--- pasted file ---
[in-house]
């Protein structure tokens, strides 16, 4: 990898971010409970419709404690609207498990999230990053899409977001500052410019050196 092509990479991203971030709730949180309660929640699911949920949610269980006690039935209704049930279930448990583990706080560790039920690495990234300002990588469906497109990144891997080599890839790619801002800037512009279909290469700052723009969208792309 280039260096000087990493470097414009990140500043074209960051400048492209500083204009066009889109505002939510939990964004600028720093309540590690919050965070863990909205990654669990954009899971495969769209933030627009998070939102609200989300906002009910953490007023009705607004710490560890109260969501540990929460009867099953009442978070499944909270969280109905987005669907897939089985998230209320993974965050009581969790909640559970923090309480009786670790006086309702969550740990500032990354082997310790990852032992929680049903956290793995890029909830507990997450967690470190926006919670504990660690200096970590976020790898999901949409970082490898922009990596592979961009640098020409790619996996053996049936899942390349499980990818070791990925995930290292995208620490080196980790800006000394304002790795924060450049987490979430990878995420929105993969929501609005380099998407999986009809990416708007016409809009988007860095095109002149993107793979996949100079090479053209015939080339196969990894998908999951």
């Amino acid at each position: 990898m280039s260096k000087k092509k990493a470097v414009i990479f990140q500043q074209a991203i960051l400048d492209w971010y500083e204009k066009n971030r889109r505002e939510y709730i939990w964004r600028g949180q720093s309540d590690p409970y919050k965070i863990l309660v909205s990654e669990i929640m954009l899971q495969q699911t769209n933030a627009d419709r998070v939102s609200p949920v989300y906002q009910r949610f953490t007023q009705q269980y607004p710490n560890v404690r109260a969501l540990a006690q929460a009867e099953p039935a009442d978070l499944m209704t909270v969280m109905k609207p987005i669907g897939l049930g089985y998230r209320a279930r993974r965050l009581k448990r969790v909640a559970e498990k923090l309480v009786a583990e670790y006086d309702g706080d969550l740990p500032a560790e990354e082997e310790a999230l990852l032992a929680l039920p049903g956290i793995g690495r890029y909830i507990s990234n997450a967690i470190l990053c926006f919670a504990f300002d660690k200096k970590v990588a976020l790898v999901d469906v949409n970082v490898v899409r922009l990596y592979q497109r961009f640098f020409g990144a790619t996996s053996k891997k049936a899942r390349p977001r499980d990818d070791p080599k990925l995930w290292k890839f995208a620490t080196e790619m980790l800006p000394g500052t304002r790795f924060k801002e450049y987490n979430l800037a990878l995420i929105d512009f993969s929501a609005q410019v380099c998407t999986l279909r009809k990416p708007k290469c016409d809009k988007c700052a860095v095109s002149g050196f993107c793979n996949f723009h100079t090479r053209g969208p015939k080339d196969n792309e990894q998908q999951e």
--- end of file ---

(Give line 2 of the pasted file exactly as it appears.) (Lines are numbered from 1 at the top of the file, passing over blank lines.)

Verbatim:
């Protein structure tokens, strides 16, 4: 990898971010409970419709404690609207498990999230990053899409977001500052410019050196 092509990479991203971030709730949180309660929640699911949920949610269980006690039935209704049930279930448990583990706080560790039920690495990234300002990588469906497109990144891997080599890839790619801002800037512009279909290469700052723009969208792309 280039260096000087990493470097414009990140500043074209960051400048492209500083204009066009889109505002939510939990964004600028720093309540590690919050965070863990909205990654669990954009899971495969769209933030627009998070939102609200989300906002009910953490007023009705607004710490560890109260969501540990929460009867099953009442978070499944909270969280109905987005669907897939089985998230209320993974965050009581969790909640559970923090309480009786670790006086309702969550740990500032990354082997310790990852032992929680049903956290793995890029909830507990997450967690470190926006919670504990660690200096970590976020790898999901949409970082490898922009990596592979961009640098020409790619996996053996049936899942390349499980990818070791990925995930290292995208620490080196980790800006000394304002790795924060450049987490979430990878995420929105993969929501609005380099998407999986009809990416708007016409809009988007860095095109002149993107793979996949100079090479053209015939080339196969990894998908999951």